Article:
“Imagine how excited the players at the Southeast Asian Games must have been to have heard that their plight was being reported in the European football press … only to discover it was just the lead story in yesterday’s Fiver. Say what you want about Philippines president Rodrigo Duterte, he sure knows how to bury bad news when he needs to” – Justin Kavanagh.
“Fascinated by Noble Francis’ information on 1996 transfers (yesterday’s Fiver letters), I obviously threw myself into the period and read it while listening to Everything Must Go, wearing Adidas Poppers, and drinking Hooch. The main thing I took away from it is that Alan Shearer was roughly 4.7 times better than Zinedine Zidane. The numbers don’t lie. Flip, I miss the 90s” – Matt Dony.
“Re: yesterday’s last line. Anyone else think Vincent Adultman looks like this Manchester United youngster?” – Christopher Smith.
“Hi Fiver, you may remember we ventured into a business agreement together, based around a dating app for five-o’clock-football-email-fan-romantics – Finder – with a 70/30% split arrangement (Fiver letters-definitely-not-agreements passim). Unfortunately, the project has not been as successful as I hoped, and I have incurred significant losses. Therefore, I must regrettably inform you that you now owe me £1,452 (30% of total losses). I am, however, willing to accept a copy of An A to Z of Football Collectibles in full, complete and final settlement of all existing claims and causes of action. Alternatively, some office bric-a-brac would also be fine – stapler, tape holder, that sort of thing. Yours in sport and love” – Jacklin O’Riordan.
Send your letters to email@example.com. And you can always tweet The Fiver via @guardian_sport. Today’s winner of our letter o’the day is … Matt Dony, who bags a copy of An A to Z of Football Collectibles. We’ve got more prizes to give away, so get scribbling.
BITS AND BOBS
City Football Group, the owner of Manchester City, has trousered $500m (£389.4m) for selling a stake of just over 10% to American private equity firm Silver Lake.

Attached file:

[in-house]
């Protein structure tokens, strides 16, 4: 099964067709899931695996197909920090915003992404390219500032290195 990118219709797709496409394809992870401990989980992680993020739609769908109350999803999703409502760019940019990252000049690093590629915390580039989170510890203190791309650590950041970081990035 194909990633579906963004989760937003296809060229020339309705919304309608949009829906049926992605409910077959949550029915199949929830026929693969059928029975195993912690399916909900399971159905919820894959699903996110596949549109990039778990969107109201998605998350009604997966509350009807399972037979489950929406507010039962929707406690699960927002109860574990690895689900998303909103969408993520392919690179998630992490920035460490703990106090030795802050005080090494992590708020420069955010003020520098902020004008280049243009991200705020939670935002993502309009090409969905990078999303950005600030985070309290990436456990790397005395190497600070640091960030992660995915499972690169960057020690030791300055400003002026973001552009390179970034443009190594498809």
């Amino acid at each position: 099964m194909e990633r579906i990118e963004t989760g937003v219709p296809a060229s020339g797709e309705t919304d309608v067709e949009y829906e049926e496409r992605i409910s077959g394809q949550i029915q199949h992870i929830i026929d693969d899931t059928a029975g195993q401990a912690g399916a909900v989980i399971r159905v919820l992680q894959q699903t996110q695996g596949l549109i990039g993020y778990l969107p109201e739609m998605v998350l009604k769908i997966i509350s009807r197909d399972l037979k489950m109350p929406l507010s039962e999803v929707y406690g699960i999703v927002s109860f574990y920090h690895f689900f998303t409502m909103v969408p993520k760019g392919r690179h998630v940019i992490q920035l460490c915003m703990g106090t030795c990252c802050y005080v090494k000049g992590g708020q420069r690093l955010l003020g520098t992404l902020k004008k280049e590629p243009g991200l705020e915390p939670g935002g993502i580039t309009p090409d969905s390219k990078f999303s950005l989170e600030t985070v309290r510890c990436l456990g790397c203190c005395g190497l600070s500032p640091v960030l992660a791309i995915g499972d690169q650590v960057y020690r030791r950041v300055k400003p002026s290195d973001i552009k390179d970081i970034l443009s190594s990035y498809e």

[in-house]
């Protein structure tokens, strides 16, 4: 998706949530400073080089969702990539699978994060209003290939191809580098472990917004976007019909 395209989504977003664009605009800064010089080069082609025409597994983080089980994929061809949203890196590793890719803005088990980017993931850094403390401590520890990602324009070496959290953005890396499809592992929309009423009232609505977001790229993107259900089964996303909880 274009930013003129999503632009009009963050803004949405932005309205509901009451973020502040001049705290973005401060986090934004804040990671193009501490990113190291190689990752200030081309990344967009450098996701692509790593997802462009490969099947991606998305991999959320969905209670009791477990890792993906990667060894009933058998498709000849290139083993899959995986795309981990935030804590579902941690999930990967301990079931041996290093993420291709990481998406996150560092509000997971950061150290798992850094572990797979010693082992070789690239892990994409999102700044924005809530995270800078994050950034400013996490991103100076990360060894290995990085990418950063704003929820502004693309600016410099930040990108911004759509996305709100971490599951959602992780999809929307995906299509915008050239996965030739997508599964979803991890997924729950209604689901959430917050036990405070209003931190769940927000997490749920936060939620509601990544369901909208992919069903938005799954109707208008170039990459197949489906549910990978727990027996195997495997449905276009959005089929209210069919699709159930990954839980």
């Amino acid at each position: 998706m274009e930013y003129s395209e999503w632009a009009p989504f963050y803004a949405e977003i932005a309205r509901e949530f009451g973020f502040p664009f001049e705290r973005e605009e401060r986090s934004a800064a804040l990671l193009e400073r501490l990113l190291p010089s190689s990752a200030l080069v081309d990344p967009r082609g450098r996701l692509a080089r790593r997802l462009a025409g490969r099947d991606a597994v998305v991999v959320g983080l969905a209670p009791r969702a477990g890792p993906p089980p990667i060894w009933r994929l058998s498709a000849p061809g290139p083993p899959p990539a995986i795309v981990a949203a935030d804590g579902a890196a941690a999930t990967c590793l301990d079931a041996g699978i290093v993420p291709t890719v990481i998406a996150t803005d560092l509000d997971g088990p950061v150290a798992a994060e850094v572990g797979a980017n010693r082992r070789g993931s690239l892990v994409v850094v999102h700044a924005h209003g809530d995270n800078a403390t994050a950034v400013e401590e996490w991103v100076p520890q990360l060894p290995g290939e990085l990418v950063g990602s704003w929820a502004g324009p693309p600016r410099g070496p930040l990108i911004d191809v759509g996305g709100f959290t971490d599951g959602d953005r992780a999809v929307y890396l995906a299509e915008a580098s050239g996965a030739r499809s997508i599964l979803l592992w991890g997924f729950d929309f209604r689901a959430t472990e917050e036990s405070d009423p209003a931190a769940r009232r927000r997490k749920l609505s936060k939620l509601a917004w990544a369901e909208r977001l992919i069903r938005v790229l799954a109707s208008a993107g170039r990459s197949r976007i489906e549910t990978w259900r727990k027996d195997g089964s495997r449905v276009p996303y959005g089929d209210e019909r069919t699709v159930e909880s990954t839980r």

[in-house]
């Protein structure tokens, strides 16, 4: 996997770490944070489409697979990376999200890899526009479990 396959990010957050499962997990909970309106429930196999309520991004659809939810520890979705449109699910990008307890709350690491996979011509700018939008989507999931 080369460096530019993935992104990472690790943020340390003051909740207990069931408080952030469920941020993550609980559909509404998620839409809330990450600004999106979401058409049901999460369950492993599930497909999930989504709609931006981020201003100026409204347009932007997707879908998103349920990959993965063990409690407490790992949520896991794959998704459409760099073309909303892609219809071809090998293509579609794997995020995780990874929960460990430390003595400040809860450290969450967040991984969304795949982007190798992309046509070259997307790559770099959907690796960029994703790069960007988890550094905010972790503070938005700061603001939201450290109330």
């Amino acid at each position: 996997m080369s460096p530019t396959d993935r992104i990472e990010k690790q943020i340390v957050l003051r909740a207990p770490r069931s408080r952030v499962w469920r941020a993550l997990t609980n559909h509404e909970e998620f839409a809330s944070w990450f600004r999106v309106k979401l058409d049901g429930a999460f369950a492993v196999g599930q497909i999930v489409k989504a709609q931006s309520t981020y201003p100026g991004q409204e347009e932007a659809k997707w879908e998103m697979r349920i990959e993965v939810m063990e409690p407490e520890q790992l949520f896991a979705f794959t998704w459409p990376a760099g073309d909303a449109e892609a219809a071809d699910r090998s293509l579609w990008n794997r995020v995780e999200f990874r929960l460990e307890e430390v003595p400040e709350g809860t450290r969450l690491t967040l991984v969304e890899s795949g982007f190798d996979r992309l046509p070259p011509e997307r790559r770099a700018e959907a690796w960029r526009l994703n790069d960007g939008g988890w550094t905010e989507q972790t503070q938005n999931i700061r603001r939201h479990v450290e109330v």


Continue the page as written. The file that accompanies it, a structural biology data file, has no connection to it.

It’s surely moving towards endgame time for Unai Emery, but the Arsenal manager is still going through some motions. “Our confidence depends on how we can feel in our stadium with our supporters,” he tooted. “Teams are coming here and playing fearless against us. That is the first thing we need to change.”
Jürgen Klinsmann has dived right in to replace Ante Covic as Hertha Berlin head coach.
Club Brugge are probably still partying, despite having two players – including goalscorer Krépin Diatta – sent off for second bookings during their celebrations of an injury-time equaliser in the 1-1 Big Cup draw at Galatasaray. “It was an excess of euphoria,” cheered Diatta.
And Zlatan Ibrahimovic is now a part-owner of Hammarby, which is apparently why his statue outside Malmö’s ground has been defaced with a toilet seat.
STILL WANT MORE?
Michael Knighton gets his chat on with Paul Wilson about all things Manchester United.
Max Rushden suggests Pep’s talk of it being OK to lose rings untrue alongside other footballing fibs.
New Fiver colleague Jonathan Liew on Spurs salvaging Humility Man™’s welcome party.
Lucas Moura could be a big winner from the Tottenham shake-up, writes David Hytner.
Which footballers have restaurants named after them? The Knowledge knows!
Liverpool are living up to their promise of giving rivals 100 reasons to be afraid, explains Paul Wilson.
Oh, and if it’s your thing … you can follow Big Website on Big Social FaceSpace. And INSTACHAT, TOO!